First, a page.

Palm Beach Post columnist Frank Cerabino may have put the best spin yet on full-body scans at the airport:  Why not add a “medical application?” “After all, it would be quite a feat if we could somehow combine two of our major national concerns – the spiraling cost of health care and the fight against terrorism – into one tidy solution,” he wrote.

Cerabino conceded the idea did not originate with him but with Mike Kalisz of North Palm Beach, who wrote Cerabino: “The solution to the problem is to have the scanners do more. They could add a medical application that could detect cancer or back problems and, considering the price of these medical procedures, people would be anxious to travel. It would also help with the health care costs, preventive care and help for the uninsured.”

Cerabino expanded on the idea.

“To make this plan more customer-friendly,” he wrote, “airline schedules would be amended to include the type of medical check that comes with the flight, allowing travelers to pick from, say, a ‘hernia to LaGuardia’ from Fort Lauderdale, or an ‘EKG to JFK’ from West Palm.

“And airports could use the new medical/security screening procedures to market themselves, whether it’s touting glaucoma screening on all red-eye flights or through the use of specialized tests: ‘Get you MRI at BWI.'”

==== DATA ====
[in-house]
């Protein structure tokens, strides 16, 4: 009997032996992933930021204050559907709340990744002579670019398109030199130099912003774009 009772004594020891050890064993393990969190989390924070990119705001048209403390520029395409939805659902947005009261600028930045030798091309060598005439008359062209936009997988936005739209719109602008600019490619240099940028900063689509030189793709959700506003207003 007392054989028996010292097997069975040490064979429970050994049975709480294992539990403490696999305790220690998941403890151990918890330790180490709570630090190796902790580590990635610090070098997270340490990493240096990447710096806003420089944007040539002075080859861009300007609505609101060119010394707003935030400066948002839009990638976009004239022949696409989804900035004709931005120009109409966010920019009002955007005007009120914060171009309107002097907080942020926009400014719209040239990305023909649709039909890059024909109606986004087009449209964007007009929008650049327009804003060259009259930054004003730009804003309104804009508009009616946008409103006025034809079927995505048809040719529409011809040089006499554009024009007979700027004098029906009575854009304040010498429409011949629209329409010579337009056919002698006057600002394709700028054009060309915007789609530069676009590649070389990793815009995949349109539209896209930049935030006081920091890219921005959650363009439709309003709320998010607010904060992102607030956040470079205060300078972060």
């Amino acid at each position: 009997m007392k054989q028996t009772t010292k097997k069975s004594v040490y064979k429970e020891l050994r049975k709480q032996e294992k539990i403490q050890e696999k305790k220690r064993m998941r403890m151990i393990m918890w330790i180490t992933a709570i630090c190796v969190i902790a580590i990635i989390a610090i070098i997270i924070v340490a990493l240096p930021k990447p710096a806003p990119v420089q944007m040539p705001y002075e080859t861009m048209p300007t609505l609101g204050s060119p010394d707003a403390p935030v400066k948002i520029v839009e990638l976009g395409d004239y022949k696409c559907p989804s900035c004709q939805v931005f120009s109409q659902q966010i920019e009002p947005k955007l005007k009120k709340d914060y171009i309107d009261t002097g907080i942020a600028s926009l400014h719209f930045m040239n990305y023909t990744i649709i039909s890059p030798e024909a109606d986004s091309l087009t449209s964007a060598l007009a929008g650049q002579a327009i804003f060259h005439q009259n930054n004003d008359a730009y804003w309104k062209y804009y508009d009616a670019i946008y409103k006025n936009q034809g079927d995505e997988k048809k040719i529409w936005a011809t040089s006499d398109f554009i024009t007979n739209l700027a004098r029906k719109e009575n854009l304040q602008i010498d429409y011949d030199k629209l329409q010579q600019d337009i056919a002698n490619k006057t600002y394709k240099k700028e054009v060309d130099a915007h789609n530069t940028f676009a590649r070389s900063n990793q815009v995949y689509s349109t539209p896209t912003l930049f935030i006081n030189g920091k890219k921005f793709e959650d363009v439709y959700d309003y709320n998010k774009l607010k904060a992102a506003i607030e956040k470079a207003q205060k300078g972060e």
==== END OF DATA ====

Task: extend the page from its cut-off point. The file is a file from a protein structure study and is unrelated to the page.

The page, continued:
Cerabino noted that “the Transportation Security Administration screeners are already wearing rubber gloves at the gate, which will come in handy for some of the more invasive procedures.”

And they have used them already to conduct some pretty invasive procedures.

Reported the News Observer in Raleigh, North Carolina:  “In August, TSA officials at Charlotte Douglas International Airport forced a breast cancer survivor from Charlotte to expose her prosthetic breast. The woman, Cathy Bossi, also happens to be a 32-year veteran flight attendant.”

The Orlando Sentinel took note of an MSNBC report that “a former teacher headed to Orlando for a wedding was humiliated when a TSA pat-down in Detroit Metropolitan airport broke the seal on his urostomy bag and caused his shirt and pants to be soaked in urine.”

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Ron Taylor

Ron Taylor

Ron Taylor was born and raised in Georgia and worked more than 40 years at The Atlanta Journal-Constitution as a reporter and editor and as an online producer for ajc.com and AccessAtlanta. He served for a time as the newspaper's regional editor, overseeing coverage of the South. He is co-author, with Dr. Leonard Ray Teel, of Into the Newsroom:  An Introduction to Journalism and has conducted workshops in the Middle East on feature writing.